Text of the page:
Washington — The Obama administration on Friday called on Supreme Court Justice Sonia Sotomayor to lift an order blocking part of a federal mandate requiring coverage of contraceptive services in health care plans, arguing that a suit brought by an order of Catholic sisters against the measure has "no legal basis."
The Department of Justice was responding to Sotomayor's order, issued temporarily Tuesday evening, in regards to a suit from the Little Sisters of the Poor, a religious order based in Colorado.
Sotomayor's order concerns a mandate from the Department of Health and Human Services, issued as part of the health care reform law, that contraceptive care, such as prescriptions for birth control pills, must be fully covered as part of any insurance plan.
While some religious organizations are exempt from this rule or given an accommodation, a number of nonprofit Catholic groups say those exemptions are not enough. A number of for-profit groups have also filed suit against the mandate, saying it does not give any protection for for-profit employers with religious objections to contraception.
The Little Sisters argued in their complaint that while the mandate provides them an exemption as a nonprofit church group, it also requires that they first sign papers indicating they are seeking such accommodation.
The act of signing those papers, the sisters' lawyers argued, would effectively be an act of cooperation with birth control as, under the Health and Human Services department's exemption scheme, the government would then place the burden on providing contraceptive services to the sisters' insurers and not on the sisters themselves.
The sisters are "not substantially burdened by the requirement that they sign the certification form expressing their religious objection to contraceptive coverage in order to exempt themselves from the contraceptive-coverage provision," the government argues.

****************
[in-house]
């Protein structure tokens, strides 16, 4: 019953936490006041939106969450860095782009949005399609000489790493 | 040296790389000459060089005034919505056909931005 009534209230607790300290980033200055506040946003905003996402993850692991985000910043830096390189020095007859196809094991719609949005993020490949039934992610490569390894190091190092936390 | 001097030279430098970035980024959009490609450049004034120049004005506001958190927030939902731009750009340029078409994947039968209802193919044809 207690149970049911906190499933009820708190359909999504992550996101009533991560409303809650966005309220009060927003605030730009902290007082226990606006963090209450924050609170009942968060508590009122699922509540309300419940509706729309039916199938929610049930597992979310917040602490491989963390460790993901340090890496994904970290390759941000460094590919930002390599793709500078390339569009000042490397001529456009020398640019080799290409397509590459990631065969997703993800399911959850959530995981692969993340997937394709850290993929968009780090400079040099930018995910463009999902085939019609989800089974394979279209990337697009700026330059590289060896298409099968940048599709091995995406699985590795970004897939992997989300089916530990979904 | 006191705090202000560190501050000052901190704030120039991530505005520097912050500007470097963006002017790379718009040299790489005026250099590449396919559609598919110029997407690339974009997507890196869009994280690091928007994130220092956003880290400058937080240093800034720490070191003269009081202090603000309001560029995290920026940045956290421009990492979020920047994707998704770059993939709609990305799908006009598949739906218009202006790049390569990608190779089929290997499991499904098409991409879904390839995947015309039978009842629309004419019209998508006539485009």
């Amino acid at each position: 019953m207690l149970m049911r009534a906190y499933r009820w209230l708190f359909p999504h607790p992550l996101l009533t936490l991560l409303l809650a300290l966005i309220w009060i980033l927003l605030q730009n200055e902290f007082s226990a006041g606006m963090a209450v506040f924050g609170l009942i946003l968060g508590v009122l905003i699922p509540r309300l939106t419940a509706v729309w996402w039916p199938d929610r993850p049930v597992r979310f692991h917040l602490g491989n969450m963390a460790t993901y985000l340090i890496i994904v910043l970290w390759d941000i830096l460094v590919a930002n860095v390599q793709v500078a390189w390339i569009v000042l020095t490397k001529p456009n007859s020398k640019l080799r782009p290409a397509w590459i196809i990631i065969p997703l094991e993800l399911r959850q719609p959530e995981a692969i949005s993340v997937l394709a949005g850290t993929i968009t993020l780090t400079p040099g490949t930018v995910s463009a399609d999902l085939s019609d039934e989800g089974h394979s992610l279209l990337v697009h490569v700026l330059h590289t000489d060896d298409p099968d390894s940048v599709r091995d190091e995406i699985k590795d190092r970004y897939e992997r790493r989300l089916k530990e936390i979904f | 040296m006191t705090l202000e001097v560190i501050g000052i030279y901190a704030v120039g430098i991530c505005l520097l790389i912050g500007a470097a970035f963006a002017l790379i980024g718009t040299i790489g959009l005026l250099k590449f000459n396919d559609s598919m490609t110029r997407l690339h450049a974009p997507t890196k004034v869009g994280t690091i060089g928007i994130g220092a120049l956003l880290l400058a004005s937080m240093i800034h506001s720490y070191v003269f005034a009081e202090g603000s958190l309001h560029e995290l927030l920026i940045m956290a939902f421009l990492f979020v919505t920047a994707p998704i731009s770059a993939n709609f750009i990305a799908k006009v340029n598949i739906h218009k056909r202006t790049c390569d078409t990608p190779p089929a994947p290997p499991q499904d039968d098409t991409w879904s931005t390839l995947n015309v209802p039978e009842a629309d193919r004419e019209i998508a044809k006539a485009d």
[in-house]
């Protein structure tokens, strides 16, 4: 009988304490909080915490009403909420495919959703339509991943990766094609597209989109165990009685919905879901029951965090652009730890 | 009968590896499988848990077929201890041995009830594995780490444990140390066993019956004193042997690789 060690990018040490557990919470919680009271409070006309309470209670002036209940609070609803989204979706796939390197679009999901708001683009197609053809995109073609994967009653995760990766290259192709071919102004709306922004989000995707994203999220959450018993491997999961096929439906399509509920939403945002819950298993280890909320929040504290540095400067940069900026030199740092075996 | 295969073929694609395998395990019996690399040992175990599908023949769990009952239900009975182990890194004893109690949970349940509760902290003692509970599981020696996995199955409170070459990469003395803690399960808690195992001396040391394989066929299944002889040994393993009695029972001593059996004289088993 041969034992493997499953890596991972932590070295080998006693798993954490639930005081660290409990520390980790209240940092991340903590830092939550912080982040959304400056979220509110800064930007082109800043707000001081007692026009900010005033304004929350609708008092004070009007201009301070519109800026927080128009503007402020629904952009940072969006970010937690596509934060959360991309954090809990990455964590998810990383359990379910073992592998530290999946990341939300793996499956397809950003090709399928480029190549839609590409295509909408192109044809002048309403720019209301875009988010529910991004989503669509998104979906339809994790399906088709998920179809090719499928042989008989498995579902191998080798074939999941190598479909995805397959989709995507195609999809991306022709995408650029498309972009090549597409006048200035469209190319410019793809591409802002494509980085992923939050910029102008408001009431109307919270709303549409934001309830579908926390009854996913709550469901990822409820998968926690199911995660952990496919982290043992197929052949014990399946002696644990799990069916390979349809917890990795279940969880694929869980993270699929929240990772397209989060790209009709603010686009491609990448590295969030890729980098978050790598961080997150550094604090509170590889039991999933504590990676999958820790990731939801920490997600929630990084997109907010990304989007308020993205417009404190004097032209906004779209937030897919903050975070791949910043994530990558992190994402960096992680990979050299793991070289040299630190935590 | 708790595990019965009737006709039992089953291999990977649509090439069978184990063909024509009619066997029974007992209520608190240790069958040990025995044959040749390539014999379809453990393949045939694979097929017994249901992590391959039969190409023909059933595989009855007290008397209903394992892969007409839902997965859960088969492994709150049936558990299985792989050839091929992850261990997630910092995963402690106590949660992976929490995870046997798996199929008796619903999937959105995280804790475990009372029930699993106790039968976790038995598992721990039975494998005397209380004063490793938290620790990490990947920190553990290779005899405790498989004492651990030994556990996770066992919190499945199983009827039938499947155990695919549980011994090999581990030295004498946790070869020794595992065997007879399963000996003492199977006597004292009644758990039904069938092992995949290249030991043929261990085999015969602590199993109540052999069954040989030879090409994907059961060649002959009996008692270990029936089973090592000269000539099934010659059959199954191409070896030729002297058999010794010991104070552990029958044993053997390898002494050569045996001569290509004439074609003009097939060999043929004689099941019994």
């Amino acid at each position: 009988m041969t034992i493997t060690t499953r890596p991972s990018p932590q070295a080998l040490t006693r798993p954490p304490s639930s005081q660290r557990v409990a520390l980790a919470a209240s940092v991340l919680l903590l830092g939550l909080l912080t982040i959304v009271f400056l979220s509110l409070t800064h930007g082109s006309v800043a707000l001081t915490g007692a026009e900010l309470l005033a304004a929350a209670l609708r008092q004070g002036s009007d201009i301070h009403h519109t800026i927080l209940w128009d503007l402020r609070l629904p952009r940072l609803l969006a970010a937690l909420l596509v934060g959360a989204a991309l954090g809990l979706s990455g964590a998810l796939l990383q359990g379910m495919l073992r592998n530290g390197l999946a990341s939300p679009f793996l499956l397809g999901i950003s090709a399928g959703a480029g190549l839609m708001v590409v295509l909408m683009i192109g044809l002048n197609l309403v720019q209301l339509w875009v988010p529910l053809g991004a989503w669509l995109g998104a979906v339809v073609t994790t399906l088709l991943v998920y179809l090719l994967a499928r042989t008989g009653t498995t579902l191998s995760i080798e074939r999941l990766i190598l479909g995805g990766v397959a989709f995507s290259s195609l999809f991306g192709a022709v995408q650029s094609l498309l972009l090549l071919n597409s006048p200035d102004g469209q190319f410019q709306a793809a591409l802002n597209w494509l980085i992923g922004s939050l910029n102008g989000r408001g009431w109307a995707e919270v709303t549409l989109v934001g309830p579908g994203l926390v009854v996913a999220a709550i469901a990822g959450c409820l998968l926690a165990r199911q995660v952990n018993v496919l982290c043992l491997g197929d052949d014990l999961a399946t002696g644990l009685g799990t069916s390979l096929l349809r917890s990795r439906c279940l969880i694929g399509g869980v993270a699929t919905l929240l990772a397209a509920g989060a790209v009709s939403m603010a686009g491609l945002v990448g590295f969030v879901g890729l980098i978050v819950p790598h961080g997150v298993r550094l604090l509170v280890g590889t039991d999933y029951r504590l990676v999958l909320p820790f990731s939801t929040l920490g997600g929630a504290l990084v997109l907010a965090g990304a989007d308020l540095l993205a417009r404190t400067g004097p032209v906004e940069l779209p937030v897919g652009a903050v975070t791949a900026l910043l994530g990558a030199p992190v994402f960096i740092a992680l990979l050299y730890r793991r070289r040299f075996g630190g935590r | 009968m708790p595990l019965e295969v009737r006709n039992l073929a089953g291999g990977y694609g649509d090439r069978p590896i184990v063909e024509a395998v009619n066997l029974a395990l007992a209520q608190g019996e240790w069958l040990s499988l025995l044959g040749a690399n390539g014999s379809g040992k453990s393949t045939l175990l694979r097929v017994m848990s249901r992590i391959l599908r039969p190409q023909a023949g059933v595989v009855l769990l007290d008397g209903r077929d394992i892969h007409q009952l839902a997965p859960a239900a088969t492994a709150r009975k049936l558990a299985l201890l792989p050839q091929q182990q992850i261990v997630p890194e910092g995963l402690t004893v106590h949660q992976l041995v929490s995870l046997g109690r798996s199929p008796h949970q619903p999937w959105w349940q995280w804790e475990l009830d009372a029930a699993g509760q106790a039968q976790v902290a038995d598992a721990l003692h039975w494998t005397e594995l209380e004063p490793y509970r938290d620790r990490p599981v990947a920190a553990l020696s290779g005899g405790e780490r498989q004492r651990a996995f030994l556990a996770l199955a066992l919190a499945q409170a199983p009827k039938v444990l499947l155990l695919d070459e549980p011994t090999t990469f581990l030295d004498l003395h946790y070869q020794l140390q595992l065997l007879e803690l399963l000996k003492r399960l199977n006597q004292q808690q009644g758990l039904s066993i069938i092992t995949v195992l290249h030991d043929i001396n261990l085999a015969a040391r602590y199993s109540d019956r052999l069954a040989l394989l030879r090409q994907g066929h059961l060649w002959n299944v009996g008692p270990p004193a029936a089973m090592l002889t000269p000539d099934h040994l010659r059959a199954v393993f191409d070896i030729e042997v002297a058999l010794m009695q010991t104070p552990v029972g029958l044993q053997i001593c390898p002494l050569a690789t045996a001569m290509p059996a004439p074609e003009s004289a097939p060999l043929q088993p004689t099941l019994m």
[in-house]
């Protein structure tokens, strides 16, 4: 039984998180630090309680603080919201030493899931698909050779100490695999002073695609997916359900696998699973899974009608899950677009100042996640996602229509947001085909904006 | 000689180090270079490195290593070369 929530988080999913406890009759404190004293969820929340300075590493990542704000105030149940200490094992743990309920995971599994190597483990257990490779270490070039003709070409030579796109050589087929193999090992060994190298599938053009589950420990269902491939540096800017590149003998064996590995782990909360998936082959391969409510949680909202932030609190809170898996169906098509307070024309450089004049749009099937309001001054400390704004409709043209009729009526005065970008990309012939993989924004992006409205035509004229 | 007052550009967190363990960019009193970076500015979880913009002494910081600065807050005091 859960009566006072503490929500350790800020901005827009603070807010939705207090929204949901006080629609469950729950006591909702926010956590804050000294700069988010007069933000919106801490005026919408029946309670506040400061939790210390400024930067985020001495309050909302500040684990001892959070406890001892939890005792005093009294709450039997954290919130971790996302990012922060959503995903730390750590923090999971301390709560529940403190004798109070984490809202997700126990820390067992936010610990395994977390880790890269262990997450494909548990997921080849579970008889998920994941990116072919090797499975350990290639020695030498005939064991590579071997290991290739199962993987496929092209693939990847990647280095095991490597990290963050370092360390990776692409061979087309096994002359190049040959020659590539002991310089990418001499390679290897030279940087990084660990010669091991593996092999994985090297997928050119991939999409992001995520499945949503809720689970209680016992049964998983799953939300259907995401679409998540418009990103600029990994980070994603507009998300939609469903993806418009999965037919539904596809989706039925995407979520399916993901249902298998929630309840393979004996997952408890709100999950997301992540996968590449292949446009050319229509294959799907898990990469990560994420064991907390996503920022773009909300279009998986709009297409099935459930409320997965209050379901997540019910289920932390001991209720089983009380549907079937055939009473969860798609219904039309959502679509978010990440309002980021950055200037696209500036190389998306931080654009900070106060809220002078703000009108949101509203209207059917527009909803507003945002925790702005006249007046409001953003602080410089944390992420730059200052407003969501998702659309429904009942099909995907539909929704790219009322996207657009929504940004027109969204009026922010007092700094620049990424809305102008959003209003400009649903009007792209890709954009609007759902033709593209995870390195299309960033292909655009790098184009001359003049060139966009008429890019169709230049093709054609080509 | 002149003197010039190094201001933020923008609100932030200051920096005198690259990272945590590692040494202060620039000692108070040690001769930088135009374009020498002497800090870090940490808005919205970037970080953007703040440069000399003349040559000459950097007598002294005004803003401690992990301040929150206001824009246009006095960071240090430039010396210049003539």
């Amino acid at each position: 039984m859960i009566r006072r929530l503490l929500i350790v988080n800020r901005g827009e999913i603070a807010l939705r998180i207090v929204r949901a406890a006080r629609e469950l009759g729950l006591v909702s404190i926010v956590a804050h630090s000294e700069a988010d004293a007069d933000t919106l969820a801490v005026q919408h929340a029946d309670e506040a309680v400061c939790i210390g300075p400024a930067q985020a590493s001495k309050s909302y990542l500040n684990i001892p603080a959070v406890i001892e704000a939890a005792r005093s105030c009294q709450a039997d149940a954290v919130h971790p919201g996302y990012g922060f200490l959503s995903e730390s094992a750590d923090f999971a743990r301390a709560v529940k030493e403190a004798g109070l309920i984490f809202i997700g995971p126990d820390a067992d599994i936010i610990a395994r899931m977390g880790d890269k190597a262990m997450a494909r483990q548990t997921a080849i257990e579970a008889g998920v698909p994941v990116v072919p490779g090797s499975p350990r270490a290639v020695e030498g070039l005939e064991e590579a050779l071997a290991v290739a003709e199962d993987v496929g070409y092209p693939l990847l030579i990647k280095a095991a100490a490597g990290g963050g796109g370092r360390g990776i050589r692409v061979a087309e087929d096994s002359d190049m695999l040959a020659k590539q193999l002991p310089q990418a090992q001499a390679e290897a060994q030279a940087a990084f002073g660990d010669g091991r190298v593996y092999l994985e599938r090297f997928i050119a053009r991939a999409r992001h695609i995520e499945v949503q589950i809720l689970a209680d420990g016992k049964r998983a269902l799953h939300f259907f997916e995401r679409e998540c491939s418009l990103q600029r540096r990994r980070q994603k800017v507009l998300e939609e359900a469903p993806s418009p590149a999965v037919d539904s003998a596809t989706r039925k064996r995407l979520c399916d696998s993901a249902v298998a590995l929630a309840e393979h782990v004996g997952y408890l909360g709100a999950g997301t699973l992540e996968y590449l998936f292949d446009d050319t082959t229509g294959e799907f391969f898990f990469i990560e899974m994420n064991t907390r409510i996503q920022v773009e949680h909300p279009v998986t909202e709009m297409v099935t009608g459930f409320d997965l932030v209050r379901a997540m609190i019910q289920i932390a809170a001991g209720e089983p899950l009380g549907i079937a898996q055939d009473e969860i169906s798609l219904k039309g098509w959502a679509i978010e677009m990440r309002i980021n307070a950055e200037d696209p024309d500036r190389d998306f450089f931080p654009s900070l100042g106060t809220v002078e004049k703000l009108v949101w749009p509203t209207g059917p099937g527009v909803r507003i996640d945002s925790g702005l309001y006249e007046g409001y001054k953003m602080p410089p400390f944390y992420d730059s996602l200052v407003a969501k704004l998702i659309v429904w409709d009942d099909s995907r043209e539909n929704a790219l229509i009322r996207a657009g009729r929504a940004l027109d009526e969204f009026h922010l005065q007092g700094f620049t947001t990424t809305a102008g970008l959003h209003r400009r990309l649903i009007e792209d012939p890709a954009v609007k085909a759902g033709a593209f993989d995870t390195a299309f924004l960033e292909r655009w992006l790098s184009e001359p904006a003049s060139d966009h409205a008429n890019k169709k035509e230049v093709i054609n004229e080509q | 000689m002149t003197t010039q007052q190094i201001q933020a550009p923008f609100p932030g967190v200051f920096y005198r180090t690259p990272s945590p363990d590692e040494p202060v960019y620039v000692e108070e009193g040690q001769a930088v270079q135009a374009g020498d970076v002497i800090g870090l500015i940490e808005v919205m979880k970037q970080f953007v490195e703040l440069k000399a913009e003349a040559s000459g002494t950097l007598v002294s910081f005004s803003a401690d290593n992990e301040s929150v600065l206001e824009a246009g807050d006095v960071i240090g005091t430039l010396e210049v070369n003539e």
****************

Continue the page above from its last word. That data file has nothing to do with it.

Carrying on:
In a 37-page brief from Solicitor General Donald B. Verrilli Jr., the Justice Department also states that the sisters' lawyers created a "flawed analogy" by comparing the sisters' situation to those faced by Quakers who because of religious beliefs cannot join the military or Jewish prisoners who because of kosher laws cannot eat pork.
"The question in all of those cases would be whether the religious objector could be required to sign a certification form in order to secure the religion-based exemption he sought," Verrilli states.
"It is applicants' position ... that would lead to absurd results in those cases, for it would seemingly mean that the Quaker could not be made to attest to his status as a conscientious objector before being absolved of his military obligations; that the Jewish prisoner could not be required to fill out a form saying he had a religious objection to the consumption of pork before he was provided an alternative meal."
"When extending religious accommodations, the government must be allowed to provide for regularized, orderly means of permitting eligible individuals or entities to declare that they intend to take advantage of them," Verrilli states.
"That is what the self-certification under the regulations accomplishes, and it does so by requiring only that employer-applicants say something that they have said repeatedly in this litigation, namely, that they object on religious grounds to providing contraceptive coverage to their employees."
Lawyers for the sisters said in a statement Friday that the government's requirement that the nuns declare they will not provide contraceptive services amounts to a "permission slip" for the insurers to provide that coverage.
"The government now asks the Supreme Court to believe that the very thing it is forcing the nuns to do -- signing the permission slip -- is a meaningless act," said Mark Rienzi, counsel for the sisters, in a statement.
"But why on earth would the government be fighting the Little Sisters all the way to the Supreme Court if it did not think its own form had any effect?" he asked. "The government's brief offers no explanation for its surprising insistence on making the Little Sisters sign a form the government now says is meaningless."
Rienzi also serves as senior counsel for the Washington-based Becket Fund, which represents many organizations suing over the mandate. There are 91 such lawsuits in courts across the country.
Friday's response by the Justice Department to Sotomayor's order leaves it up to Sotomayor to pursue more findings on the sisters' case, seek to refer it to the full court, or drop her order.
The Supreme Court is due to hear this spring two cases by for-profit employers that are challenging the mandate on separate grounds.
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